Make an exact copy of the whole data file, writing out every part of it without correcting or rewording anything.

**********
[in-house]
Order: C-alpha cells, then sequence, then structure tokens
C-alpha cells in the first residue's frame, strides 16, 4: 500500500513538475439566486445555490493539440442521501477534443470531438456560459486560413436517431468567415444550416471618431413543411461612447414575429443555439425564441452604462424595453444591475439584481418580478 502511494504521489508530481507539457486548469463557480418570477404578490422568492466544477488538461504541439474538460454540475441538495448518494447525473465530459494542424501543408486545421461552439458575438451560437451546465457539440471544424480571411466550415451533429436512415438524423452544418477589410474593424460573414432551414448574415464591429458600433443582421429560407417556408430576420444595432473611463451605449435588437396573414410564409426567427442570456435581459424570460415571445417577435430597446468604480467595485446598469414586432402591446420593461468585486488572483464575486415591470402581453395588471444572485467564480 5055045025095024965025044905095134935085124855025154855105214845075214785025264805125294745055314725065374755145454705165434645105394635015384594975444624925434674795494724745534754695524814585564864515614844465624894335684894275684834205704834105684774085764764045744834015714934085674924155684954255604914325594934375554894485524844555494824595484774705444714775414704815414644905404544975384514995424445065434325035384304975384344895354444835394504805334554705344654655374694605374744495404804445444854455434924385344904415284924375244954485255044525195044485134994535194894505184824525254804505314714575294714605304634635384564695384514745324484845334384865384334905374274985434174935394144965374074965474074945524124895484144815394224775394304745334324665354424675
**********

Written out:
[in-house]
Order: C-alpha cells, then sequence, then structure tokens
C-alpha cells in the first residue's frame, strides 16, 4: 500500500513538475439566486445555490493539440442521501477534443470531438456560459486560413436517431468567415444550416471618431413543411461612447414575429443555439425564441452604462424595453444591475439584481418580478 502511494504521489508530481507539457486548469463557480418570477404578490422568492466544477488538461504541439474538460454540475441538495448518494447525473465530459494542424501543408486545421461552439458575438451560437451546465457539440471544424480571411466550415451533429436512415438524423452544418477589410474593424460573414432551414448574415464591429458600433443582421429560407417556408430576420444595432473611463451605449435588437396573414410564409426567427442570456435581459424570460415571445417577435430597446468604480467595485446598469414586432402591446420593461468585486488572483464575486415591470402581453395588471444572485467564480 5055045025095024965025044905095134935085124855025154855105214845075214785025264805125294745055314725065374755145454705165434645105394635015384594975444624925434674795494724745534754695524814585564864515614844465624894335684894275684834205704834105684774085764764045744834015714934085674924155684954255604914325594934375554894485524844555494824595484774705444714775414704815414644905404544975384514995424445065434325035384304975384344895354444835394504805334554705344654655374694605374744495404804445444854455434924385344904415284924375244954485255044525195044485134994535194894505184824525254804505314714575294714605304634635384564695384514745324484845334384865384334905374274985434174935394144965374074965474074945524124895484144815394224775394304745334324665354424675